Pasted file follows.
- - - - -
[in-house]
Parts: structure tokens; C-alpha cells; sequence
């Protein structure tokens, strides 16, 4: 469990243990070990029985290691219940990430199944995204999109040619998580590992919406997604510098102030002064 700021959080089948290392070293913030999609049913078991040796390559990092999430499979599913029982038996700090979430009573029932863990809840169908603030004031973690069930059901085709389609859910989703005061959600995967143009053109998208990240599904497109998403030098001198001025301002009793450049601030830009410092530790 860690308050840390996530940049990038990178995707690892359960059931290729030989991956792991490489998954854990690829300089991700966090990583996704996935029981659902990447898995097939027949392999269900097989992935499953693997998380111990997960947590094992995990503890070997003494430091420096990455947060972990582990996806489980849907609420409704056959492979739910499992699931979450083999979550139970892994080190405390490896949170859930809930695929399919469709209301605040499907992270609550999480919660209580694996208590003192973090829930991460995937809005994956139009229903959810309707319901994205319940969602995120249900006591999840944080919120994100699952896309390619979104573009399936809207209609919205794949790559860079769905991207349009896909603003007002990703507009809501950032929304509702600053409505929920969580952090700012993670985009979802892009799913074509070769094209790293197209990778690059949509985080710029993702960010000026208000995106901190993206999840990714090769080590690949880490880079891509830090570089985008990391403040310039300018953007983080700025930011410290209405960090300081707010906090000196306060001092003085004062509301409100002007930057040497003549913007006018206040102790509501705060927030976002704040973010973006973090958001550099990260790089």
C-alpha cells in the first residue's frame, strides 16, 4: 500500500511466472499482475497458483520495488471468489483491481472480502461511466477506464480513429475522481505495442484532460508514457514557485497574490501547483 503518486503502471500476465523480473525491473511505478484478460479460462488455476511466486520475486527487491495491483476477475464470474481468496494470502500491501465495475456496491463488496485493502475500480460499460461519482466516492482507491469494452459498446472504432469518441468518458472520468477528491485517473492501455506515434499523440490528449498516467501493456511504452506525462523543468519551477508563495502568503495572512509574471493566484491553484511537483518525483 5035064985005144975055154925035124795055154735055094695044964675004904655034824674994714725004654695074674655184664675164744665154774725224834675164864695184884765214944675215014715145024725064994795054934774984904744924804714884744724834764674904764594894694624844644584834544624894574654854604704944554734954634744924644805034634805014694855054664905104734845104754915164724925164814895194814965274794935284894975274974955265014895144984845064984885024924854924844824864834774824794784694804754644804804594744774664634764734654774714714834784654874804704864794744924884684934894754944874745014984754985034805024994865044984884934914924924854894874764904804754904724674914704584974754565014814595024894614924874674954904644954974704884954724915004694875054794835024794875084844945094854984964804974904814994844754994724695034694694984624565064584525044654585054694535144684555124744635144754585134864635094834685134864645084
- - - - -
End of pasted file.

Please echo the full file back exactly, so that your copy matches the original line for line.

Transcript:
[in-house]
Parts: structure tokens; C-alpha cells; sequence
């Protein structure tokens, strides 16, 4: 469990243990070990029985290691219940990430199944995204999109040619998580590992919406997604510098102030002064 700021959080089948290392070293913030999609049913078991040796390559990092999430499979599913029982038996700090979430009573029932863990809840169908603030004031973690069930059901085709389609859910989703005061959600995967143009053109998208990240599904497109998403030098001198001025301002009793450049601030830009410092530790 860690308050840390996530940049990038990178995707690892359960059931290729030989991956792991490489998954854990690829300089991700966090990583996704996935029981659902990447898995097939027949392999269900097989992935499953693997998380111990997960947590094992995990503890070997003494430091420096990455947060972990582990996806489980849907609420409704056959492979739910499992699931979450083999979550139970892994080190405390490896949170859930809930695929399919469709209301605040499907992270609550999480919660209580694996208590003192973090829930991460995937809005994956139009229903959810309707319901994205319940969602995120249900006591999840944080919120994100699952896309390619979104573009399936809207209609919205794949790559860079769905991207349009896909603003007002990703507009809501950032929304509702600053409505929920969580952090700012993670985009979802892009799913074509070769094209790293197209990778690059949509985080710029993702960010000026208000995106901190993206999840990714090769080590690949880490880079891509830090570089985008990391403040310039300018953007983080700025930011410290209405960090300081707010906090000196306060001092003085004062509301409100002007930057040497003549913007006018206040102790509501705060927030976002704040973010973006973090958001550099990260790089």
C-alpha cells in the first residue's frame, strides 16, 4: 500500500511466472499482475497458483520495488471468489483491481472480502461511466477506464480513429475522481505495442484532460508514457514557485497574490501547483 503518486503502471500476465523480473525491473511505478484478460479460462488455476511466486520475486527487491495491483476477475464470474481468496494470502500491501465495475456496491463488496485493502475500480460499460461519482466516492482507491469494452459498446472504432469518441468518458472520468477528491485517473492501455506515434499523440490528449498516467501493456511504452506525462523543468519551477508563495502568503495572512509574471493566484491553484511537483518525483 5035064985005144975055154925035124795055154735055094695044964675004904655034824674994714725004654695074674655184664675164744665154774725224834675164864695184884765214944675215014715145024725064994795054934774984904744924804714884744724834764674904764594894694624844644584834544624894574654854604704944554734954634744924644805034634805014694855054664905104734845104754915164724925164814895194814965274794935284894975274974955265014895144984845064984885024924854924844824864834774824794784694804754644804804594744774664634764734654774714714834784654874804704864794744924884684934894754944874745014984754985034805024994865044984884934914924924854894874764904804754904724674914704584974754565014814595024894614924874674954904644954974704884954724915004694875054794835024794875084844945094854984964804974904814994844754994724695034694694984624565064584525044654585054694535144684555124744635144754585134864635094834685134864645084